Estate Planning is, in part, the process of passing on your property to your beneficiaries. Typically this would be children or grandchildren. Unfortunately, it is often a source of family conflict, fighting, and can often lead to legal battles that can permanently disrupt family ties.
Many parents prepare an estate plan with the best intentions so that their loved ones will not have to deal with lengthy probate court processes. Using an estate planning attorney can ensure that the plan is well crafted and will work when the time comes.
However, in some cases, even when proper planning was done, misunderstanding can ensue, and families can fight over an estate plan when a parent dies.
Lack of Communication Can Cause Disagreements
The absence of communication among family members is one of the most prevalent and most serious issues in estate planning. Many parents are hesitant to discuss their mortality or what will happen to their assets once they pass on.
If a family’s day-to-day communication is problematic, discussions regarding estate planning can be even more complex and potentially hurtful. Until the parent passes away, most heirs have no idea how the estate will be split, and by that time, they may have years of resentment stored up.
How Include Children In Your Estate Plan to Avoid the Disagreements
This is why it is important to include children, at least partially, in the estate planning process. Making sure your children are clear on what your intentions are, and why you made the decisions included in your estate plan. Often difficult decisions are made that make sense to parents, but without proper explanation, can feel like a slight against a child. Naming one child over another as Executor, giving a smaller amount to one child because of gifts they received during their lifetime, or disinheriting completely for one reason or another are all common scenarios that can lead to conflict.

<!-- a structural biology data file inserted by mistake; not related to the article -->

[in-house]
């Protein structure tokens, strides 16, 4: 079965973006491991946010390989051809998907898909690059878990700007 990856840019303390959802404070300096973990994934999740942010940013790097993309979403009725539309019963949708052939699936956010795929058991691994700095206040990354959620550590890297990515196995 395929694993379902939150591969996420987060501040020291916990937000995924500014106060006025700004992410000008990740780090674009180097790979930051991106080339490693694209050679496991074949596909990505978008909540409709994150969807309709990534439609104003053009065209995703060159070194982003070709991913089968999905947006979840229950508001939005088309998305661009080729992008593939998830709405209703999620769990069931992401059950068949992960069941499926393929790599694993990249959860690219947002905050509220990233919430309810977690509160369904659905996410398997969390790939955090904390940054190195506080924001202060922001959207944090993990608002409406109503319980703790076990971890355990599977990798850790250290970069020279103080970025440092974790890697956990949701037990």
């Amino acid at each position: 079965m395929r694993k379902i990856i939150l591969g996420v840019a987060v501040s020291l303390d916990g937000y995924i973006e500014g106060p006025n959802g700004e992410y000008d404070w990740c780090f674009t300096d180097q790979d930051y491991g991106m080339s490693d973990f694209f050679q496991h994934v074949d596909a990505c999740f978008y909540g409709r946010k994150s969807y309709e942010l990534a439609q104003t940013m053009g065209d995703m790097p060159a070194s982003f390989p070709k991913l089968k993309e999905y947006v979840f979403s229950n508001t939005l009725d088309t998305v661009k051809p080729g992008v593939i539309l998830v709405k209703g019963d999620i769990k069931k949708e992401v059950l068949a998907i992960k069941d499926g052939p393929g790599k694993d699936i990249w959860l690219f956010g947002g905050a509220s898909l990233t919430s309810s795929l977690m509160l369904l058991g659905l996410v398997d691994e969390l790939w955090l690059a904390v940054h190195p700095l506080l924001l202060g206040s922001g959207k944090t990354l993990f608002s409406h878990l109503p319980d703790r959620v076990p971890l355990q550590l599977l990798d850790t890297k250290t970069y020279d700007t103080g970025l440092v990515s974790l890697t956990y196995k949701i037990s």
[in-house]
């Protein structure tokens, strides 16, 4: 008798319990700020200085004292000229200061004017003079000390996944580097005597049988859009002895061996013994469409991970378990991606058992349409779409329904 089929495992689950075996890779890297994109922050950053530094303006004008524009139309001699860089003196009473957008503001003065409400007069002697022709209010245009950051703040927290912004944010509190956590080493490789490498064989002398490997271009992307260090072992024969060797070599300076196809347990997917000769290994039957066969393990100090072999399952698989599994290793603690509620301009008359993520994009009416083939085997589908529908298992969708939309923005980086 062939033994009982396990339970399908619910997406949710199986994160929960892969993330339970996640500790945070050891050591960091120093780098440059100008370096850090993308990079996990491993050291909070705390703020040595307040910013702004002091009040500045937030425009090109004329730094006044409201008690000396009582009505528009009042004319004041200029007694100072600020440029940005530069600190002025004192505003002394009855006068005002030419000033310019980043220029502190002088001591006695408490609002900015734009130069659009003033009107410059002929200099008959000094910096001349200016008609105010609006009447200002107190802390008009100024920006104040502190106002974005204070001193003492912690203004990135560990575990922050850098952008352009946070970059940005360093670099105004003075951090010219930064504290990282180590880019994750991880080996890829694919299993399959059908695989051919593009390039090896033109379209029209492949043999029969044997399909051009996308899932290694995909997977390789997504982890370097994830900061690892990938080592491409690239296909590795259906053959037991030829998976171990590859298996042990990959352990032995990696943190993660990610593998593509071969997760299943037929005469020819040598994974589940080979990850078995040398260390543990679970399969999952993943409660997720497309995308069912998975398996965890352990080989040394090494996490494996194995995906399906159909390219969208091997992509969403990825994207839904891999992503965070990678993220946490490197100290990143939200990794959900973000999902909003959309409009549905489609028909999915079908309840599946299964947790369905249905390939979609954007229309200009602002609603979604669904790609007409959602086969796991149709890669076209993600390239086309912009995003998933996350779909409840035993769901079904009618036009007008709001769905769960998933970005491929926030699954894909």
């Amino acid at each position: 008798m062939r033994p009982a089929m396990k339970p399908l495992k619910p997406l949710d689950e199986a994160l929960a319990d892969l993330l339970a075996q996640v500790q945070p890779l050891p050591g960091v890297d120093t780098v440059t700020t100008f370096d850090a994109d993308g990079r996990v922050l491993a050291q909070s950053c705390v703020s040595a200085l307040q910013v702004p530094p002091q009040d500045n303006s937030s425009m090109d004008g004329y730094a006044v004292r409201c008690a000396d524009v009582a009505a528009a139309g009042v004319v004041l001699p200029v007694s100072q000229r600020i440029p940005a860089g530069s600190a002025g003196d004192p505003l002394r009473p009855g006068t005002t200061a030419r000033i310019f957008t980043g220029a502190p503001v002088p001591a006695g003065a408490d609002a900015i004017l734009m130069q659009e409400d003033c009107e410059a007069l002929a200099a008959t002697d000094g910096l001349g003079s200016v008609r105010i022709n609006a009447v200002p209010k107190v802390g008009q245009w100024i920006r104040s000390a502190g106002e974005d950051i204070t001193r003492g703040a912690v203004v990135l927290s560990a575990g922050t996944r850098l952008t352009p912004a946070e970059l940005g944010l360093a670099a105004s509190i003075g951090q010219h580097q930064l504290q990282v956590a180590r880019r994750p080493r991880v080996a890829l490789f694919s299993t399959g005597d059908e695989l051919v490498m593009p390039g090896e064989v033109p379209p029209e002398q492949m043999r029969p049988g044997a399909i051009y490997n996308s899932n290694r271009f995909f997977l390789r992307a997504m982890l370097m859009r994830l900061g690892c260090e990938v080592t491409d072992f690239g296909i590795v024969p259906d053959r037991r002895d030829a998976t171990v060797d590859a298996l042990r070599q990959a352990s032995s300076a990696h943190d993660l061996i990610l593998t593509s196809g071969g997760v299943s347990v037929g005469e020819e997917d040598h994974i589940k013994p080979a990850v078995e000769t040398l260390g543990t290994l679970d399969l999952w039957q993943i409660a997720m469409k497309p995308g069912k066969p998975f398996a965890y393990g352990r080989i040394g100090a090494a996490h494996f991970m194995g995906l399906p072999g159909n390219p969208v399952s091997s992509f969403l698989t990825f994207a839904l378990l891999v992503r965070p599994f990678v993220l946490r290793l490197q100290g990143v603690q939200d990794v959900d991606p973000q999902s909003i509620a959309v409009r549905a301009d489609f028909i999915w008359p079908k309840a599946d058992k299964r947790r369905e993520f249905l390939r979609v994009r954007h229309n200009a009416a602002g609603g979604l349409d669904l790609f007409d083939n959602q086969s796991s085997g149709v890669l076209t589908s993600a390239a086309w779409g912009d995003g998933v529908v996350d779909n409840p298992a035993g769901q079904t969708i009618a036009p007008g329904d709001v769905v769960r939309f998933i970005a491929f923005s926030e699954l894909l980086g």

By communicating your decisions to your children ahead of time, you can ensure that they are prepared when the time comes and there are no surprises when they read your will or trust.
Other Tips for Avoiding Conflict
If including your children in the estate planning process is not something you want to do, or if your children are too young to discuss these tough topics, there are few other options to avoid family conflict in the future.
Writing a Letter of Explanation. Writing a letter explaining your decisions in your estate plan can help children understand your thought process. The will or trust itself generally does not go into detail regarding why you made certain decisions, and for good reason. Superfluous language can create ambiguity or confusion that could create legal issues during the probate process. A letter of explanation has no legal significance but can help avoid family conflict.
Incluidng a Contest Clause in your Will or Trust. Many estate planning attorneys recommend a contest clause be included in your estate planning documents. This is a simple clause that states that any individual who tries to challenge the will or trust will be completely disinherited. This seems harsh, but is an effective way of preventing any lengthy legal battles that can cost your estate thousands and can permanently disrupt a family.
Good communication is essential to any good estate plan. Communicating with your spouse, attorney, family members, and other professionals like your financial advisor and CPA will only improve your estate plan, give you peace of mind, and ensure your goals are met.
Are you looking for an estate planning lawyer in Camp Hill, PA? Cherewka Law can assist you in developing your plans to address your goals for you and your family. Our estate planning process is sure to fit your unique situation and will work as you intend. Contact us today!